When I was talking with you in worship a few weeks ago about the tradition of giving something up for Lent, I doubt many of us were thinking about giving up church services. Yet here we are, approaching our second consecutive Sunday of not worshiping together, not having coffee hour afterwards. It seems so strange! And it’s likely to continue until after Easter (see our bishop’s message, below). Like you, I will continue to miss the experiences of Sunday morning together, and I wonder how to fill the void.
We will miss the greetings, the being together, the singing, the liturgies, the talking, the listening, the sharing, the holding hands, the feeling of being in God’s presence with each other, the blessings of each other’s grace. We will miss the smell of food and coffee, the conversations, sitting at table with friends we’ve known for decades or just under a year, cleaning up together. Somehow, watching a video of a worship service just can’t replace the experience of being there.
Yet we also know it is what we must give up to protect our own health, the health of each other, and the health of our community. So we must look for other ways to at least partially fill the void of not being together on Sundays.
We can seek to place ourselves in the presence of God in our own homes, through prayer, reading the Bible, using devotionals like the Upper Room sent out each day. With the nice weather recently, and likely to continue in the coming weeks, it’s a good time to get out into God’s creation, cleaning up the yard, getting the garden planted, sitting in the sun to warm our bodies, setting up bird feeders, watching nature, and more. You are welcome to come and sit in the sanctuary, to pray, sing a hymn (Donna and I promise not to listen in), watch the sunlight come through our stained-glass windows, read, or just sit and imagine all the saints who have worshiped God in that space during the past 100 years.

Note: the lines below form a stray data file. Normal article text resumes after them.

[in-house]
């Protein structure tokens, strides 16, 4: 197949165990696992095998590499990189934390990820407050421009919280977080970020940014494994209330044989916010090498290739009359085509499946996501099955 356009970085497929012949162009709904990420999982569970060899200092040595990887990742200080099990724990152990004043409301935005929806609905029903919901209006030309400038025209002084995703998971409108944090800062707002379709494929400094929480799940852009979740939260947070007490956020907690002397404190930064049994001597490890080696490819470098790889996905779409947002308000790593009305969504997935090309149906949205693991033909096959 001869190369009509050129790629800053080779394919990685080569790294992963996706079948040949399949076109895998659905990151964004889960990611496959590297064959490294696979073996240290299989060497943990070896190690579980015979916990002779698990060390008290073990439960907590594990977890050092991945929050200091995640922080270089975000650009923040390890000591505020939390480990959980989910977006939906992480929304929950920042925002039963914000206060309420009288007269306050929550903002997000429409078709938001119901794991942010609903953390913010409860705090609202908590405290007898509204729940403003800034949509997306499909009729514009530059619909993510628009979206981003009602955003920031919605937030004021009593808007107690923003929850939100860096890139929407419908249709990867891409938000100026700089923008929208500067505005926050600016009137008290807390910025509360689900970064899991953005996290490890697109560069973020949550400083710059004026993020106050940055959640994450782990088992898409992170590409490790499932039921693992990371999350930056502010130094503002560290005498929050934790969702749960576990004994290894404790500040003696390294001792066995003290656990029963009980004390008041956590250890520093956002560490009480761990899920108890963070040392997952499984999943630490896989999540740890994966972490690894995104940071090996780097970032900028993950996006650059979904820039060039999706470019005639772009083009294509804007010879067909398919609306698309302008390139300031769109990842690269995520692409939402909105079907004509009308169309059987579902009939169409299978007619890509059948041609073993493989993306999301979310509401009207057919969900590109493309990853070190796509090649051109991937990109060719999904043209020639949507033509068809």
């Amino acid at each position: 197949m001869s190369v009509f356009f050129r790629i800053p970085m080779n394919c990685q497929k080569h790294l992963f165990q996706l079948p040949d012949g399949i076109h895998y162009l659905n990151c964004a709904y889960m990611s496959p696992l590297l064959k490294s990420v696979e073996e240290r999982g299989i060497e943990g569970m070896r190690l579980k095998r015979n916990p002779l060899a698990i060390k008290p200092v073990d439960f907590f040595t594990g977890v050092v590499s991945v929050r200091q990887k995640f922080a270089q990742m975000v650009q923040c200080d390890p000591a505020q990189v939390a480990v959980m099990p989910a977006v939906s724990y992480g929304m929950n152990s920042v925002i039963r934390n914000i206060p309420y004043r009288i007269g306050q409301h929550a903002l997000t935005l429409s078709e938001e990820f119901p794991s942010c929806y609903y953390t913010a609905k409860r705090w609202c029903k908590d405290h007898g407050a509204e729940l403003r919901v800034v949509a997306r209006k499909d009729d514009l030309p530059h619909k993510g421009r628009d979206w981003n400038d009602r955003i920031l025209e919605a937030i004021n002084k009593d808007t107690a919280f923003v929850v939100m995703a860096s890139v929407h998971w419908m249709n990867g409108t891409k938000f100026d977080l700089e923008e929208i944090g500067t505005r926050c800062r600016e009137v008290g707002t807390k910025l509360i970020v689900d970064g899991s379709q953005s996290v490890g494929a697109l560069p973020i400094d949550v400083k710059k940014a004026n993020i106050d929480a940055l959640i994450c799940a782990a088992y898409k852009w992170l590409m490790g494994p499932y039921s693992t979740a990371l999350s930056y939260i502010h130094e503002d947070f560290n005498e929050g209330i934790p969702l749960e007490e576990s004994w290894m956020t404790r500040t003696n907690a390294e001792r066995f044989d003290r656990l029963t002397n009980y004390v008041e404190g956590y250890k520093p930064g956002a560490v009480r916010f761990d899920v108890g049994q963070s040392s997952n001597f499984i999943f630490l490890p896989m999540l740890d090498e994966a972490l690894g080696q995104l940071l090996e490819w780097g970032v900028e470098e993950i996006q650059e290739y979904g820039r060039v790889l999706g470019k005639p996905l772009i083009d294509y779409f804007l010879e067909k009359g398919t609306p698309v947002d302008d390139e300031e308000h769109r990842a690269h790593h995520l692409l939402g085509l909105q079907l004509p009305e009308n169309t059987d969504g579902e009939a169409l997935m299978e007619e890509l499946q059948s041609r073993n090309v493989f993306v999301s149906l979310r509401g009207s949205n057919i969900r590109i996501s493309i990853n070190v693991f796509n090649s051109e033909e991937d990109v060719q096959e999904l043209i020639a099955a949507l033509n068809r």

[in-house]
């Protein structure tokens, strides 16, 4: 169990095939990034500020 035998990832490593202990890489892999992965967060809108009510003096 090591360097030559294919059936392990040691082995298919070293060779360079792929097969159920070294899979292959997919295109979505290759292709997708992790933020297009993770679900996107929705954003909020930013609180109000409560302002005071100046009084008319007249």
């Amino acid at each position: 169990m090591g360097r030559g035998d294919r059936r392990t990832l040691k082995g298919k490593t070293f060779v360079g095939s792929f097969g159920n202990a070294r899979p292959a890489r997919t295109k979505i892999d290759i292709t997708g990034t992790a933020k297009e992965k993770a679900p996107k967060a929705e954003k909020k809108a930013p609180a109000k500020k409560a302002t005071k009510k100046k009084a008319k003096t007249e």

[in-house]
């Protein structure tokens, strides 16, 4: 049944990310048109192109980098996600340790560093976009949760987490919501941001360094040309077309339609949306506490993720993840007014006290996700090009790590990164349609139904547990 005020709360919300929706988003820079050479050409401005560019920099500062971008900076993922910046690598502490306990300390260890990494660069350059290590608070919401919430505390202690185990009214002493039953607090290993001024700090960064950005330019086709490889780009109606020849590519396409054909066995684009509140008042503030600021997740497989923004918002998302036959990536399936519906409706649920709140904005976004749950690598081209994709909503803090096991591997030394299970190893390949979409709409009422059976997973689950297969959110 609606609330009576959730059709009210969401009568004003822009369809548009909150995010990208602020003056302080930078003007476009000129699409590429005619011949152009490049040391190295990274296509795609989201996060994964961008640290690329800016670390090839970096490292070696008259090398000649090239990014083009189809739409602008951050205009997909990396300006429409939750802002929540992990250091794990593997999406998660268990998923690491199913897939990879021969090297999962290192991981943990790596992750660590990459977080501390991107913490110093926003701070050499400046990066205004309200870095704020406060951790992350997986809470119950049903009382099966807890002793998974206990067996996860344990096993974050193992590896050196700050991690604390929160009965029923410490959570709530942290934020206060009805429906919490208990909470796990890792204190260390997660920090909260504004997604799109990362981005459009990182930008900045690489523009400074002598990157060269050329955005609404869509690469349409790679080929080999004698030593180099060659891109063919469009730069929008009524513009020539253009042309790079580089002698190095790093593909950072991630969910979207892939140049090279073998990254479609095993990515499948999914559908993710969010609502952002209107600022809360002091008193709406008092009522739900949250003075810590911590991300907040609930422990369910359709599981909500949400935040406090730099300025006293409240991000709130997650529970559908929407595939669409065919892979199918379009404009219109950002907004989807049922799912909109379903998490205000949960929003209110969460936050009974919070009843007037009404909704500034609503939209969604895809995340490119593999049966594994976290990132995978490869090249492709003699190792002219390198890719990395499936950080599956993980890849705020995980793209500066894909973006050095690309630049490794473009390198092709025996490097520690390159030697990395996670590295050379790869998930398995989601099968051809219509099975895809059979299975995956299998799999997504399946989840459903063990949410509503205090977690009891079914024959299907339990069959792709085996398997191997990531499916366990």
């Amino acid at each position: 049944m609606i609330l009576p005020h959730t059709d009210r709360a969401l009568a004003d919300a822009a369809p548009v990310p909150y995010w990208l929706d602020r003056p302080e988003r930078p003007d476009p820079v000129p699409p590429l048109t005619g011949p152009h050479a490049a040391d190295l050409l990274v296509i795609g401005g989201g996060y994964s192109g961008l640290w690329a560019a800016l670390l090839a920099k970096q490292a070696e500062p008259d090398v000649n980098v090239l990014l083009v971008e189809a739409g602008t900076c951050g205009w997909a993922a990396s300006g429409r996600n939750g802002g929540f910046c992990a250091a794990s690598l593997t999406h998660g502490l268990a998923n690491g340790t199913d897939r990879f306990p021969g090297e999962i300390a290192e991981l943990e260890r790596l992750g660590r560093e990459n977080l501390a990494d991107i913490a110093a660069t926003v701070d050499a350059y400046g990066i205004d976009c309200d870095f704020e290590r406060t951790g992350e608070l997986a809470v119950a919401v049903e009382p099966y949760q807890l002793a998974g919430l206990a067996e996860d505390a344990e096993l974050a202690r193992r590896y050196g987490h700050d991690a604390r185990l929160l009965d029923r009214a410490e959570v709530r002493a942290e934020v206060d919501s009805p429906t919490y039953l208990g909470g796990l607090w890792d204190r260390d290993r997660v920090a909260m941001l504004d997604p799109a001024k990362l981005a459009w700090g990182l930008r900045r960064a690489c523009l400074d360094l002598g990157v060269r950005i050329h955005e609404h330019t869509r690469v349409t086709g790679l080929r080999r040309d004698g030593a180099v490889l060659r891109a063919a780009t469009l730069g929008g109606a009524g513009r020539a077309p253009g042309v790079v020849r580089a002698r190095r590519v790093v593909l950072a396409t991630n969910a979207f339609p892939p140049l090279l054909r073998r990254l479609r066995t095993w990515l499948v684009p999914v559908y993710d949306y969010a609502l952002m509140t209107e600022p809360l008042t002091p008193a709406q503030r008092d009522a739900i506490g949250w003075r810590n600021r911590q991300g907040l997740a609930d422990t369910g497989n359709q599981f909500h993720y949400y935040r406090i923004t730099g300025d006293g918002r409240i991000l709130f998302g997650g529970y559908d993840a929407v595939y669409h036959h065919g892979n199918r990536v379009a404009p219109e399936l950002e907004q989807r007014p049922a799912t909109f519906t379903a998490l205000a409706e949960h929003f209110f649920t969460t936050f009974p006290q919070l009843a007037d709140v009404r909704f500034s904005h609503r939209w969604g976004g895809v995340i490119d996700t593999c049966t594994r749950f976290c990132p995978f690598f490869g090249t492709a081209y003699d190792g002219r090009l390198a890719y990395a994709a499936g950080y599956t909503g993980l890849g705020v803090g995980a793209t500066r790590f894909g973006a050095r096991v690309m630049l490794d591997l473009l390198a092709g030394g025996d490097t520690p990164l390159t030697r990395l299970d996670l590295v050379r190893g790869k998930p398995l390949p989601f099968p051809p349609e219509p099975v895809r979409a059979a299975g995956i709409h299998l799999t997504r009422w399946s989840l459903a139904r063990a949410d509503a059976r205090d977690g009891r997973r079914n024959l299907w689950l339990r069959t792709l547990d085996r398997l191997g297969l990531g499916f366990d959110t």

We can practice physical distancing and social connecting at the same time by reviving the old practice of chatting on the phone. We’ve made our lives so busy that we tend to only use our phones for asking a quick question, or for setting up a time to meet in person. There are so many ways we can use our phones to connect with each other nowadays and keep up on the news, whether it’s by video, text, or just a plain old-fashioned chat.
We are a church family. Perhaps this is a good time for us to learn how many other ways there are for us to be family, a family in God, that will stay with us beyond this short time of physical separation.